At Kenney & Conley, P.C. we say that we will fight for our clients all the way. Therefore, we take special pride in our aggressive and creative efforts on behalf of our clients in both the Massachusetts Appeals Court and the Supreme Judicial Court. Here are some of the cases that we've handled on appeal, showing how we have helped shape the law on personal injury.
O'Brien v. Leahy Landscaping, Inc. 2007 WL 1202863 (2007)
Representing a mall patron, who was seriously injured in a fall caused by ice, we succeeded in reversing a Superior Court decision in favor of a snow removal contractor. The Appeals Court reaffirmed that passage of time can change the character of an accumulation of ice from natural to unnatural, and ruled we had presented sufficient evidence to raise the issue whether the ice on which our client fell constituted an actionable unnatural accumulation either by the passage of time or as a result of foreseeable pedestrian traffic, or both.
Utica Mut. Ins. Co. v. Fontneau, 70 Mass.App.Ct 553 (2007)
Representing a police officer who was injured in the line of duty while investigating a vandalism complaint, we succeeded in having the Appeals Court uphold a Superior Court decision in our favor concerning insurance coverage. The officer was injured on a dirt path adjacent to the insured premises. Although beyond the property line, the court ruled that the path was sufficiently connected to insured premises so as to receive liability coverage as an "insured location" as defined in the standard homeowner's insurance policy.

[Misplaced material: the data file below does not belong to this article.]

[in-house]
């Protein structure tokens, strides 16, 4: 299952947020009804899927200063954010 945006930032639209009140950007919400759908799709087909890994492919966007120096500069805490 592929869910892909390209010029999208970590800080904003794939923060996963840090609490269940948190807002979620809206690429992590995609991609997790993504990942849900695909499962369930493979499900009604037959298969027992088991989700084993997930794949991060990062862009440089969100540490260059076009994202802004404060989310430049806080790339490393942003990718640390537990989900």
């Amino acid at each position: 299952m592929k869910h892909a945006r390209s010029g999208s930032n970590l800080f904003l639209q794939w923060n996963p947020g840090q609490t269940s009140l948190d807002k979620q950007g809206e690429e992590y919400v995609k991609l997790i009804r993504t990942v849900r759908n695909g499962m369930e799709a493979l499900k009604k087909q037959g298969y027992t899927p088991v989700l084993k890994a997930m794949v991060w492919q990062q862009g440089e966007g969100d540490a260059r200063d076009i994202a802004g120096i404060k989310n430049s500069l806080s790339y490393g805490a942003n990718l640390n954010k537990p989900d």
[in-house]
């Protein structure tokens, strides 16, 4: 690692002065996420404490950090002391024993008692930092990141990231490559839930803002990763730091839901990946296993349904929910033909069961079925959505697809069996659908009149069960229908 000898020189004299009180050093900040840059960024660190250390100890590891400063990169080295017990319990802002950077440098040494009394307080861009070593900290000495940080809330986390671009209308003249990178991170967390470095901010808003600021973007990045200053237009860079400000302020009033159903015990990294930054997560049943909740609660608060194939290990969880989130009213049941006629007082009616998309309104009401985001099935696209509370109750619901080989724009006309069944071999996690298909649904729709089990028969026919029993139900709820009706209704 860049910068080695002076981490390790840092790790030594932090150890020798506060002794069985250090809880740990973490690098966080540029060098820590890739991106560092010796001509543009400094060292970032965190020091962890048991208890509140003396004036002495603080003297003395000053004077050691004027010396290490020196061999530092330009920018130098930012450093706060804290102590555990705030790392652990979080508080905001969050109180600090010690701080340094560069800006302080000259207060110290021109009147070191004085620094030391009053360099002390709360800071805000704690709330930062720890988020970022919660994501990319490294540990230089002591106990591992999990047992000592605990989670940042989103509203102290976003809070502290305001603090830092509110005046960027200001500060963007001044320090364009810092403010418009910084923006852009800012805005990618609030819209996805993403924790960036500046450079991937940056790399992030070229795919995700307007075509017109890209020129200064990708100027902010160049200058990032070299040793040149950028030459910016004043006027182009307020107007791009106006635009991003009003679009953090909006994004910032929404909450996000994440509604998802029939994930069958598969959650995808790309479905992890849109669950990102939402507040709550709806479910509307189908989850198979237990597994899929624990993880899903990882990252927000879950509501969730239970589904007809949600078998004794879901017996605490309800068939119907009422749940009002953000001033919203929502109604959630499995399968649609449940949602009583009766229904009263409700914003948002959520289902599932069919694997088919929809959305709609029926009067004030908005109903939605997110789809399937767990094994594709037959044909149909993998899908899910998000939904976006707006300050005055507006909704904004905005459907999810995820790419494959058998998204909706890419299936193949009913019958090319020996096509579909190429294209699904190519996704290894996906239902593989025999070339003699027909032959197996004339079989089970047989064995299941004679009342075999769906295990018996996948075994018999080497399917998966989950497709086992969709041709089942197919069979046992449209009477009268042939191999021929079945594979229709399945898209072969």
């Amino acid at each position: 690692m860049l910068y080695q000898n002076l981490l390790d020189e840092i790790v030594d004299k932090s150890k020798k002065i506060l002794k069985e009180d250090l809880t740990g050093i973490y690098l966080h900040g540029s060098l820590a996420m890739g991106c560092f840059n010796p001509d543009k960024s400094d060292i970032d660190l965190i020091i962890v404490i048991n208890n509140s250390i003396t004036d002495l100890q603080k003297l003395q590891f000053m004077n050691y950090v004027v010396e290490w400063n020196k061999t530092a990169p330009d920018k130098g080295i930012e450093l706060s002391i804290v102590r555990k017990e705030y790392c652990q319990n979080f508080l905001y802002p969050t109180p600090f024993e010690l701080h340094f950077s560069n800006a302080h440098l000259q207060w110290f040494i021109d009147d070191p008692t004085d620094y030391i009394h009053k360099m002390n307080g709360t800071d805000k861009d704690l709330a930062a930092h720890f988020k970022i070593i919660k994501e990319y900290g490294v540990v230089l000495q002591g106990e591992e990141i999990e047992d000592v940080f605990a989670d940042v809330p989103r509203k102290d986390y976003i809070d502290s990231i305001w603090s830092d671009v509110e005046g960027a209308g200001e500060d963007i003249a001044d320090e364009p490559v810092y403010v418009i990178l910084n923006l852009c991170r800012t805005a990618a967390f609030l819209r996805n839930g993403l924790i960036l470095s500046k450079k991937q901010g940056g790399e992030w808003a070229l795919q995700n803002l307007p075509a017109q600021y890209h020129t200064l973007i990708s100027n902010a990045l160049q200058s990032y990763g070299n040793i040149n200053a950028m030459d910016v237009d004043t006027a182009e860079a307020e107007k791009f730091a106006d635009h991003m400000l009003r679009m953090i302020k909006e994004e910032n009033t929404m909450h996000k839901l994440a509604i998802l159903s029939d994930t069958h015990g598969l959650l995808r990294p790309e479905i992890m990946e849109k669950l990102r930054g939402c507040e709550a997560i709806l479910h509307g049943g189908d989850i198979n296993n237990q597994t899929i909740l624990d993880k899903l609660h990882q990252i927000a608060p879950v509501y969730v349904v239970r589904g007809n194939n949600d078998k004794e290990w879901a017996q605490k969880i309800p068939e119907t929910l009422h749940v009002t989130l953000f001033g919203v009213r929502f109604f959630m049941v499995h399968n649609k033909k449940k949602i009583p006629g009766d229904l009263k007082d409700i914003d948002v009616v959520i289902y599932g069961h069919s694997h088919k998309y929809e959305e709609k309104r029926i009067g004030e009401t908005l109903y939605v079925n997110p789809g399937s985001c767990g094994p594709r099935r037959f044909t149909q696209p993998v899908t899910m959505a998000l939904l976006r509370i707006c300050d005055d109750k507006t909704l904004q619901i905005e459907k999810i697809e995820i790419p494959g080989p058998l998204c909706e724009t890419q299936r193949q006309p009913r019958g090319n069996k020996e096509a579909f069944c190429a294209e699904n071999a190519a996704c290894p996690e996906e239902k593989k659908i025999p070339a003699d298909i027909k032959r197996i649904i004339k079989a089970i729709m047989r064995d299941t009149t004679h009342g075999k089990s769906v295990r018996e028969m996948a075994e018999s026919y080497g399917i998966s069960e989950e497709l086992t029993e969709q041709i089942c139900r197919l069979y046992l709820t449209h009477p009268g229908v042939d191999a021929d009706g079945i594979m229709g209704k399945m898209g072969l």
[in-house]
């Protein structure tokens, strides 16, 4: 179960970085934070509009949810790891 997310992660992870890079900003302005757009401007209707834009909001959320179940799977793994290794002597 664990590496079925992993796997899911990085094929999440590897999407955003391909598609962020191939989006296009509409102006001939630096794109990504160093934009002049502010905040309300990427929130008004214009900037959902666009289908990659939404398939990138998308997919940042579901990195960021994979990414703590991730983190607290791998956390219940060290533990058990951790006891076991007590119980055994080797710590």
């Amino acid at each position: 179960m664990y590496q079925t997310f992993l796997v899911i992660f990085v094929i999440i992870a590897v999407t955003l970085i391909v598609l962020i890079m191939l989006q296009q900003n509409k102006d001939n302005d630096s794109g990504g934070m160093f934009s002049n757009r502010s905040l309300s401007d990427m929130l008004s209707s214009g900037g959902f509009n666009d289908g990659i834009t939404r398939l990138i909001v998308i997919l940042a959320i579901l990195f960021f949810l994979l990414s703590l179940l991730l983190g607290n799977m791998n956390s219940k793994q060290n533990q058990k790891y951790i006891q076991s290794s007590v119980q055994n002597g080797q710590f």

Manocchio v. Burns, 2002 WL 31375518 (2002)
Representing an injured construction worker, we prevailed in the Appeals Court in a case establishing that a new trial is required when a jury's deliberations are potentially infected by an improper communication from a defendant.
MacLean v. Hingham Mut. Fire Ins. Co., 51 Mass. App. Ct. 870 (2001)
Representing a young woman injured in an ATV accident, we prevailed in the Appeals Court in the leading case establishing that ATVs are not motor vehicles subject to registration, and that ATV accidents will often be covered by homeowners insurance.
Howcroft v. City of Peabody, 51 Mass. App. Ct. 573 (2001)
Representing a police officer injured in the line of duty, we prevailed in the Appeals Court in a case establishing that public employees have a constitutional right to speak out on matters of public health and interest and cannot be retaliated against for their protected speech.
Comeau v. Casco Indemn. Co., Appeals Court No. 98-P-1048 (2000)
Representing a Massachusetts woman injured in Florida while using a motor vehicle registered in New Hampshire and insured in Maine, we prevailed in the Appeals Court in a case establishing that obtaining authority to issue insurance policies in Massachusetts subjects an insurer to the jurisdiction of the Massachusetts courts.
Comeau v. Casco Indemn. Co., 2005 WL 1037459 (2005)
In subsequant appeal in the same case, we prevailed in the Appeals Court establishing that under New Hampshire law a person was occupying a vehicle for uninsured motorist purposes while she was outside of the vehicle engaged in acts relating to fueling the car -- in this case walking from the car to the cashier station to pay for gas.